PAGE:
Just look at that sample art. Immense, isn’t it? Bryan Hitch surely drove himself nuts adding all those detail lines to a spacecraft that dwarfs a planet. Earth, as it happens. No wonder DC decided back in 2000 that this needed to be seen at treasury size, Hitch the only artist accorded the format other than Alex Ross, which shows how highly DC considered Heaven’s Ladder.

“My God, it’s stealing the Earth,” says Superman of the craft able to swallow several dozen Earths. Indeed it is, and the JLA are taken along for the ride, but almost immediately we hit a snag. The Earth is one of many planets abducted by the mysterious device, and the problem is how to convincingly present JLA members to scale against such an unimaginably huge background. It’s a problem not even an artist as talented as Hitch can solve, and in places he’s left presenting unconvincing dots from which dialogue balloons emerge, before switching to close-ups.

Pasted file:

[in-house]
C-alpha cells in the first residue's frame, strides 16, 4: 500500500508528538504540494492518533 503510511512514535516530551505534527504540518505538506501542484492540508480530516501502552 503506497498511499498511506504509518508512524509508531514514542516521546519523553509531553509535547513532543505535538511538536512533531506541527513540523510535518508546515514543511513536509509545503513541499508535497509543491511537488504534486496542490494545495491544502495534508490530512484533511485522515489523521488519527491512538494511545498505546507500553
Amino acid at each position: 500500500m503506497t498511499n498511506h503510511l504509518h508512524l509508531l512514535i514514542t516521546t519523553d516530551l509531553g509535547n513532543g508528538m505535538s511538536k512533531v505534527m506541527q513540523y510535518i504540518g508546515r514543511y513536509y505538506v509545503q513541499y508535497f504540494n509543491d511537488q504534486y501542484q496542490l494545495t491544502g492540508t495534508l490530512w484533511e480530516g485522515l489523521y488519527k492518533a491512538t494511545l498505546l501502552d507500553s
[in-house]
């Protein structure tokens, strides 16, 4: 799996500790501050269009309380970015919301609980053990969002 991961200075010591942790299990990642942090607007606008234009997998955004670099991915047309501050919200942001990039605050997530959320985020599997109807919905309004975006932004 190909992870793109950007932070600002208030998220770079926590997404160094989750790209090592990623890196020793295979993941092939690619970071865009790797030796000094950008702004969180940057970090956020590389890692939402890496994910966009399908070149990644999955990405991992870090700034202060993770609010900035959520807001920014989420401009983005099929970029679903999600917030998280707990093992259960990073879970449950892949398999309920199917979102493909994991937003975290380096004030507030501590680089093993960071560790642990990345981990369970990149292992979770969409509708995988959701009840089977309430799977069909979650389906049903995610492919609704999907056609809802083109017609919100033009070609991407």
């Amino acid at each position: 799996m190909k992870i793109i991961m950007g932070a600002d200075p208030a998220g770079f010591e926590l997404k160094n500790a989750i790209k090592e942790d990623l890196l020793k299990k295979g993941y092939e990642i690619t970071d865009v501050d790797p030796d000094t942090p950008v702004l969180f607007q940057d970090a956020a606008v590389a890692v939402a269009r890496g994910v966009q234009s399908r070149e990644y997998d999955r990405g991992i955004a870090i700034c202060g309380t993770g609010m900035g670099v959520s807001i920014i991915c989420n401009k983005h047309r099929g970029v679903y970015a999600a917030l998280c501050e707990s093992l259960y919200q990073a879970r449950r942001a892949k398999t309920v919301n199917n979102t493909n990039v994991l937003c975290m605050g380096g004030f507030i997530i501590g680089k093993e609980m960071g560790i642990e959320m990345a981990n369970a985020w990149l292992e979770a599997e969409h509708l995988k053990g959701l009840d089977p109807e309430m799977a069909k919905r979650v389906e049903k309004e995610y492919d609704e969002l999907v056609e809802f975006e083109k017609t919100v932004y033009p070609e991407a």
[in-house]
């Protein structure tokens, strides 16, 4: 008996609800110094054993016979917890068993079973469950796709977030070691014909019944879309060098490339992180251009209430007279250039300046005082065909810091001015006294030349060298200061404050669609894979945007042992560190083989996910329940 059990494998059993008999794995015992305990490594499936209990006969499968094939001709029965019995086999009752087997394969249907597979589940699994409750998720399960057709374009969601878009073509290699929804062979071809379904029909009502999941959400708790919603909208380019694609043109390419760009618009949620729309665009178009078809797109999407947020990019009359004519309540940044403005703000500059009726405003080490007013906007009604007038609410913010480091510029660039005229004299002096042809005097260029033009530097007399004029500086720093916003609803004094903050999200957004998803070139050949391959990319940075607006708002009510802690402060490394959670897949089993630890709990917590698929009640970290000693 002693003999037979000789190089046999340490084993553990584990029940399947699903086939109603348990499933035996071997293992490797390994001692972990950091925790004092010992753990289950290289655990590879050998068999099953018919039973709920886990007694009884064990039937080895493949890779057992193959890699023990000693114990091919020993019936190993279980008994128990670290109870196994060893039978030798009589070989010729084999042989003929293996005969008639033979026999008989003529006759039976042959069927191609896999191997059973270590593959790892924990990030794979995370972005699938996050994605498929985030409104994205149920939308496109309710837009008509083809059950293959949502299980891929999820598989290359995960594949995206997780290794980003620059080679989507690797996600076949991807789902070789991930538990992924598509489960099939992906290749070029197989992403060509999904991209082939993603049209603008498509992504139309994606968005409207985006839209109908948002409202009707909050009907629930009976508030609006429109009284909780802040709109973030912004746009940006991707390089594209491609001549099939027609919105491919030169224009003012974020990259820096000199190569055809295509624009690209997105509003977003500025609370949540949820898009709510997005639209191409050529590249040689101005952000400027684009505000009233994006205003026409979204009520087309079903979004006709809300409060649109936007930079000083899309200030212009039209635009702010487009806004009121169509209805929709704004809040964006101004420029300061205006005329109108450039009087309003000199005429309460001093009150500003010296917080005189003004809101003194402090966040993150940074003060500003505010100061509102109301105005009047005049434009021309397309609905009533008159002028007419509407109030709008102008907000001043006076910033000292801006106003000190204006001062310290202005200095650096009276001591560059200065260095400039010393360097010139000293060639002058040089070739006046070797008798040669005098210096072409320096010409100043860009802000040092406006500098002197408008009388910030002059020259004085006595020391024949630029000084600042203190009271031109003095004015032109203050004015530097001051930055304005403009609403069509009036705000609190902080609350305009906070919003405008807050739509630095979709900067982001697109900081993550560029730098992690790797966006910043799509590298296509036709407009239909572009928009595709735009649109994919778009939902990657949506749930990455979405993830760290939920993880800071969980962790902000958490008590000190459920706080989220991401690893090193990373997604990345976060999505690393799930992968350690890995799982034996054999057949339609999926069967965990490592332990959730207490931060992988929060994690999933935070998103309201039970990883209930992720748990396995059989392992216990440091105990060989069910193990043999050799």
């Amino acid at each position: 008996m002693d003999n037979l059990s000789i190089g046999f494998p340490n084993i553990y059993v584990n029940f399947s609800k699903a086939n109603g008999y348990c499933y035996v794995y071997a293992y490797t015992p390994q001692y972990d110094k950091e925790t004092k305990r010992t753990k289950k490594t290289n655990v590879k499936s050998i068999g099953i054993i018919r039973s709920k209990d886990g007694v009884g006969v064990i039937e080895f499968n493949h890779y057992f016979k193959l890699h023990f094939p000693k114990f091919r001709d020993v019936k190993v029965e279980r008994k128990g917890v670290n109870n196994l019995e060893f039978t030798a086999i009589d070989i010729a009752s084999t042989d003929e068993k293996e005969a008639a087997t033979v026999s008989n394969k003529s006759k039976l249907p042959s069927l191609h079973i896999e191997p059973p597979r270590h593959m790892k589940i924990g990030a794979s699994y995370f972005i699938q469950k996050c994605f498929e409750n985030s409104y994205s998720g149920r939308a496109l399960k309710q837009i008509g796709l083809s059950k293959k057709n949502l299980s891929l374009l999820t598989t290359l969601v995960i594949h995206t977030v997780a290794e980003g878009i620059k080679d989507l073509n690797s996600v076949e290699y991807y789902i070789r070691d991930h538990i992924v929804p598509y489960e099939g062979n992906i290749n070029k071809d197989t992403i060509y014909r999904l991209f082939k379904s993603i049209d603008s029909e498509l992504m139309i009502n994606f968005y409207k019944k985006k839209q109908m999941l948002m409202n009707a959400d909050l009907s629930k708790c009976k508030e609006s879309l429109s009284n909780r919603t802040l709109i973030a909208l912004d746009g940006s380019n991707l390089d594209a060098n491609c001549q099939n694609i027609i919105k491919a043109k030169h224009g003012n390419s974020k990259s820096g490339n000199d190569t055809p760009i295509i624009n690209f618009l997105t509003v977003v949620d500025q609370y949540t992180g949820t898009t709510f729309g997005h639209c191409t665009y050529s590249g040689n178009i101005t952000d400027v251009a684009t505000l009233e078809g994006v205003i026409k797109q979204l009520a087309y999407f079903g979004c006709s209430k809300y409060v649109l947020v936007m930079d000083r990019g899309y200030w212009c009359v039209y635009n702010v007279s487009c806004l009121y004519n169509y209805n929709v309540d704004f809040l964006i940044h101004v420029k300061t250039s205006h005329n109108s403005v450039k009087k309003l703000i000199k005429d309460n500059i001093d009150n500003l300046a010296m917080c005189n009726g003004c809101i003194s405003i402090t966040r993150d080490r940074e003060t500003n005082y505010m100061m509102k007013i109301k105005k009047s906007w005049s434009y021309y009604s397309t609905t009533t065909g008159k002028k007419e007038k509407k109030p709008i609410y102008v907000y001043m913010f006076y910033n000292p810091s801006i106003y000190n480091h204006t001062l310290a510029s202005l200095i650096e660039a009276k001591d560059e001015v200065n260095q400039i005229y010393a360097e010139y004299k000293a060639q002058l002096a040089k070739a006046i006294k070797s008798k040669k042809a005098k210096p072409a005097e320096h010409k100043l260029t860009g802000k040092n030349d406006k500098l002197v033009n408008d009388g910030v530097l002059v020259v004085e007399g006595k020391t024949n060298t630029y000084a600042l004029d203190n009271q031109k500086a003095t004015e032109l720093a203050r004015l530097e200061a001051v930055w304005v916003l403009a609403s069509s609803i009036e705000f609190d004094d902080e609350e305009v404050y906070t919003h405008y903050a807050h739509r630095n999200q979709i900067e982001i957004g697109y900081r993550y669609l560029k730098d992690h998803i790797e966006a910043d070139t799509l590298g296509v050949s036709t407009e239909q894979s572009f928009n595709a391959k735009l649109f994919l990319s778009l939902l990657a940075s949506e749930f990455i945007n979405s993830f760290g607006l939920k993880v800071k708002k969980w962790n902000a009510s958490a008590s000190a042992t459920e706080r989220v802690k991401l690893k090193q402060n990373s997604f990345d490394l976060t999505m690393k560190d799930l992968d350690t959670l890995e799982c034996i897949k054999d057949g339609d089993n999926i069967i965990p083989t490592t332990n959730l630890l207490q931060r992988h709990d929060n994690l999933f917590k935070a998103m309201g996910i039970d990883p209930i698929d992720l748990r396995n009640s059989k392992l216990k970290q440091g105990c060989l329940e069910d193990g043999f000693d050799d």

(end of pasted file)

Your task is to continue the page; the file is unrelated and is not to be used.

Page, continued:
Mark Waid’s explanation of the device’s purpose is both clever and novel, and he also ensures that some JLA members who might be presumed lost and surplus to requirement in the scenario do have a role to play. He involves other planets that feature in DC mythology, primarily used in The Legion of Super-Heroes, and sets the JLA loose on them, explaining along the way what each civilisation considers heaven to be. However, just as with the art there’s a logical flaw with the plot, in that the foes the JLA are set up to fight are actually the people whose views are aligned with the JLA, who consider the abduction of planets to be wrong.

Heaven’s Ladder is an unusually cerebral JLA story, but even Plastic Man providing some good jokes – the fat lady one is a corker – can’t disguise that this hard science fiction story is also plodding and dull in places. Hitch does his part to prevent this with consistently good art, but the nebulous nature of the enemy doesn’t work, and neither does the idea of introducing faith as a central plot item, then having no-one challenge the concept, presumably for fear of offending.

If you’d prefer not to buy the original treasury version, DC reissued Heaven’s Ladder as a comic in 2011, where it’s paired with a Green Lantern story drawn by Hitch.